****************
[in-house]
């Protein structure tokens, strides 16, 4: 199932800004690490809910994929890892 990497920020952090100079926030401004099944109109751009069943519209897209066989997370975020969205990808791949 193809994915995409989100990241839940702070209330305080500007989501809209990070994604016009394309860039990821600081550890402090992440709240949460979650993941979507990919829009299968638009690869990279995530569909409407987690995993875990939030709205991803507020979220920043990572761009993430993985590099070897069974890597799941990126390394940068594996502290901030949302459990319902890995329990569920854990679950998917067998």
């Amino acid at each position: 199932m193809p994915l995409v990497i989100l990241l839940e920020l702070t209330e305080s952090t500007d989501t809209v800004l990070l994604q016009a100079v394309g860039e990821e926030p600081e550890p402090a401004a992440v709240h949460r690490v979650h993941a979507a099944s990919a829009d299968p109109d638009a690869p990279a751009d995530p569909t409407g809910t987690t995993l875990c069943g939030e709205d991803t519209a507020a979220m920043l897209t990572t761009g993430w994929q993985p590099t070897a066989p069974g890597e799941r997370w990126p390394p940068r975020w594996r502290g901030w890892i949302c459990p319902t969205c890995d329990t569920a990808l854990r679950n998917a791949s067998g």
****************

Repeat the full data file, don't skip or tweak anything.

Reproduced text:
[in-house]
């Protein structure tokens, strides 16, 4: 199932800004690490809910994929890892 990497920020952090100079926030401004099944109109751009069943519209897209066989997370975020969205990808791949 193809994915995409989100990241839940702070209330305080500007989501809209990070994604016009394309860039990821600081550890402090992440709240949460979650993941979507990919829009299968638009690869990279995530569909409407987690995993875990939030709205991803507020979220920043990572761009993430993985590099070897069974890597799941990126390394940068594996502290901030949302459990319902890995329990569920854990679950998917067998």
């Amino acid at each position: 199932m193809p994915l995409v990497i989100l990241l839940e920020l702070t209330e305080s952090t500007d989501t809209v800004l990070l994604q016009a100079v394309g860039e990821e926030p600081e550890p402090a401004a992440v709240h949460r690490v979650h993941a979507a099944s990919a829009d299968p109109d638009a690869p990279a751009d995530p569909t409407g809910t987690t995993l875990c069943g939030e709205d991803t519209a507020a979220m920043l897209t990572t761009g993430w994929q993985p590099t070897a066989p069974g890597e799941r997370w990126p390394p940068r975020w594996r502290g901030w890892i949302c459990p319902t969205c890995d329990t569920a990808l854990r679950n998917a791949s067998g």